The average annual miles per vehicles in the United States.
President Requests Funding for Transit Construction Projects
Published Monday, May 18th, 2009
According to the Department of Transportation, last week President Obama sent to Congress a request for $1.83 billion in funding for major transit projects, which promises to create jobs and increase both bus and light transit rail options for commuters and travelers. More than $600 million of the funds are for new projects in places such as New Jersey and Colorado, adding up to 39 projects. The announcement detailed 29 projects of which have received federal commitments for funding in previous years; the last 10 are split between new major transit capital construction and the expansion of smaller transit projects.
The emergence of new construction projects for mass transit has come from the presidential initiative to increase the construction and use of alternative transportation to cut emissions and create jobs. Currently, emissions from cars contribute 88.4% of the US share of carbon dioxide, 56% of all carbon monoxide, and 55% of our share of oxides of nitrogen. Currently, the total highway system mileage (distance measured in miles) has increased steadily since 1975 to 4.016 million miles of roads, which handle a steady increase in national miles driven year after year. However, transit rail miles, which includes commuter rail, has surged and ebbed to settle at 6,972 miles of track in 2006.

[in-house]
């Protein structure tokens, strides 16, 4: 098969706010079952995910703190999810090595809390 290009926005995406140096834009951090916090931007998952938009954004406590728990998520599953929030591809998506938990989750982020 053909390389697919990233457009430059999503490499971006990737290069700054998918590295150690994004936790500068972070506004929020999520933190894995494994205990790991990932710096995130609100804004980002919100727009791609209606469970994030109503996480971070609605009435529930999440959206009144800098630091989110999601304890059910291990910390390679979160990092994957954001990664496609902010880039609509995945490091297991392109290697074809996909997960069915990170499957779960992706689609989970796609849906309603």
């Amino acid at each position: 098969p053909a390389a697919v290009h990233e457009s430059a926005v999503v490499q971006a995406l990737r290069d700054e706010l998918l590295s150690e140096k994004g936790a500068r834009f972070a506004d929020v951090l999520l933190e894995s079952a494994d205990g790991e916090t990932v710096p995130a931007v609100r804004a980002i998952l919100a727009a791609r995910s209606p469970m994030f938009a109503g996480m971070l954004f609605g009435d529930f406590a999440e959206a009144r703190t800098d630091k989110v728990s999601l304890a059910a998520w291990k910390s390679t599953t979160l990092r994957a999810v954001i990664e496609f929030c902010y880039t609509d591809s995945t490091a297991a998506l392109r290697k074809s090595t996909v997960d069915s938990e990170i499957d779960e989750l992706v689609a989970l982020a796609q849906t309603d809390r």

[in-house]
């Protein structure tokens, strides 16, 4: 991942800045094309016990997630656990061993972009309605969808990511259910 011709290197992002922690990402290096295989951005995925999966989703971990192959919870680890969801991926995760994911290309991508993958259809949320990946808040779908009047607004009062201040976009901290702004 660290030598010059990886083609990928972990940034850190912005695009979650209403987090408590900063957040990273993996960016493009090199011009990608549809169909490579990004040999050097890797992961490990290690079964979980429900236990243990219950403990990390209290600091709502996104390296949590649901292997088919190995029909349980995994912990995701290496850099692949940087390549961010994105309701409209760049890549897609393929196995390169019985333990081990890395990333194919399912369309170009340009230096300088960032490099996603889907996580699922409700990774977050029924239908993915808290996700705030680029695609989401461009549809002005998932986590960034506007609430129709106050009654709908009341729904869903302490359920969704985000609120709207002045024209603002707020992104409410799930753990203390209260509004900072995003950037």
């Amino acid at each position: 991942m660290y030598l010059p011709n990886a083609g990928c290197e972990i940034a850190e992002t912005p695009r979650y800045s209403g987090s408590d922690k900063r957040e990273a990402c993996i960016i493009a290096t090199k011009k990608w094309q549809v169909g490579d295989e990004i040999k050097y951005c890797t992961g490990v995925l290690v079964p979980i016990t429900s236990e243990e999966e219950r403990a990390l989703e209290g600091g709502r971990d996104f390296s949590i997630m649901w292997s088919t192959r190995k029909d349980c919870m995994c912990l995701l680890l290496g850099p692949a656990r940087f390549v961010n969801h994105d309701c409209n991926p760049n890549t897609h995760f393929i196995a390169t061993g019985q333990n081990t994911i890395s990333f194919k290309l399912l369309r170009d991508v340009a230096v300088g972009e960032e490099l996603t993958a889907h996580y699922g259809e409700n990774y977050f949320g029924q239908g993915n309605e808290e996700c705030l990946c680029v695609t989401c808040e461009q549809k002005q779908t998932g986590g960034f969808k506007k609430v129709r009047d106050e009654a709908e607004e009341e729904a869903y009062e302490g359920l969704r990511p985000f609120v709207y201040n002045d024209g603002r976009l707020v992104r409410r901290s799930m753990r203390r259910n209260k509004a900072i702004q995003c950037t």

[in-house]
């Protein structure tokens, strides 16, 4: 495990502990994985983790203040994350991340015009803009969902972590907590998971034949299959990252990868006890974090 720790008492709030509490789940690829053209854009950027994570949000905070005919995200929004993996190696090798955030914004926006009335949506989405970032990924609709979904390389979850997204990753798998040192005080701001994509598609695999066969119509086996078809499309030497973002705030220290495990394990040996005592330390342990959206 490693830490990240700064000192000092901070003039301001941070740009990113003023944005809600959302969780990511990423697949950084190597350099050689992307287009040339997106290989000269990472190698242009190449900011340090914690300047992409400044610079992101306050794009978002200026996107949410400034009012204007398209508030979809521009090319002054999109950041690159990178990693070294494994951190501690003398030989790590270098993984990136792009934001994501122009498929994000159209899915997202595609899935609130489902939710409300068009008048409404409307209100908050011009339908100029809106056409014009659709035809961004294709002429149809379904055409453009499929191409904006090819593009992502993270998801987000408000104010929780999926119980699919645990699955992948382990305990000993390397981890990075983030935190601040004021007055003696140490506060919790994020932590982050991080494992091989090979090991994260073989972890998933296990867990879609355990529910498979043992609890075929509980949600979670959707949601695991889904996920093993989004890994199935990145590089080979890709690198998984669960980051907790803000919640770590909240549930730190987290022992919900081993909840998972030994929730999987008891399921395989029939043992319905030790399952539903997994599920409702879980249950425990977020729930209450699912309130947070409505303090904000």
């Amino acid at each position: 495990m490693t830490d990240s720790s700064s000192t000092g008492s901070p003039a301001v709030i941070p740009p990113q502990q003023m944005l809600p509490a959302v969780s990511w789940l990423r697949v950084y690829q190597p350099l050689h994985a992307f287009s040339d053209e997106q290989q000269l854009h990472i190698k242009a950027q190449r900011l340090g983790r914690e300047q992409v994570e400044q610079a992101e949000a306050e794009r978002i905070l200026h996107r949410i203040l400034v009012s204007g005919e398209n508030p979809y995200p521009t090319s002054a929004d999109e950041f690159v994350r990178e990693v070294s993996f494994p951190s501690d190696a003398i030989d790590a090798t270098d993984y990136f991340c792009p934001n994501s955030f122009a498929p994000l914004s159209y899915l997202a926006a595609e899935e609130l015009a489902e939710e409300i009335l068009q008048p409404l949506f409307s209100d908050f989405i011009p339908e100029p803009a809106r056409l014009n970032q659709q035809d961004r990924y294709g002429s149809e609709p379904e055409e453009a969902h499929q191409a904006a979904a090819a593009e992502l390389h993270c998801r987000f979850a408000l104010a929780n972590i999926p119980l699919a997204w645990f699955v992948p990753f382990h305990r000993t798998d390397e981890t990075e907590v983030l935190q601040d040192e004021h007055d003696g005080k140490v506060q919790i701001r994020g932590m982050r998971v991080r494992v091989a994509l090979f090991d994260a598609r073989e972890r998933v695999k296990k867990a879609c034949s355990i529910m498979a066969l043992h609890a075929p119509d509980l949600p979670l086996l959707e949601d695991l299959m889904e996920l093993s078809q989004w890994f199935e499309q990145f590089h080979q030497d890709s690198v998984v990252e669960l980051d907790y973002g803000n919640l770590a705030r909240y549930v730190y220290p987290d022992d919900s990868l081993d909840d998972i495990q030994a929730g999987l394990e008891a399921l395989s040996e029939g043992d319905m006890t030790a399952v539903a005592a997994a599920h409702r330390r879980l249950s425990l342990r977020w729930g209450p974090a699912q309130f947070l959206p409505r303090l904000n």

Gas Mileage Wars Rage as EPA Considers State Limits
Published Wednesday, March 11th, 2009
Gas mileage wars are heating up between California and Detroit as the Environmental Protection Agency (EPA) held public hearings on the possibility of California imposing its own limits on Fuel-Economy Standards, which until now has been the work of the EPA. This move to reconsider California’s request comes as a campaign promise President Obama made to the state, in that he would ask the EPA to reverse the Bush-era rulings. California wishes to enact 43 miles per gallon on average by 2016, which is far higher than the 35 miles per gallon by 2020 target of the Energy Act of 2007. Thirteen other states have adopted California’s rule and several other states are considering its adoption. Car makers, even the foreign makers, argue that if granted, the new standard will require a totally new engine, which in this economy is unrealistic as cash for innovation and research is just not there.
According to the Department of Transportation, the average miles per gallon for passenger cars is 22.4 mpg and the SUVs, after remaining quite flat, have risen to an average of 18 mpg. The average annual mileage for the approximately 243.3 million cars, trucks and SUVs on the roads was actually steady, until 2006 when US drivers averaged 300 more miles driven in a year. According to the Department of Energy, the US dependance on foreign oil has cost us about $1.9 trillion from 2004 to 2008.
Alternative Fuel Vehicles Main Issue for Detroit
Published Monday, December 1st, 2008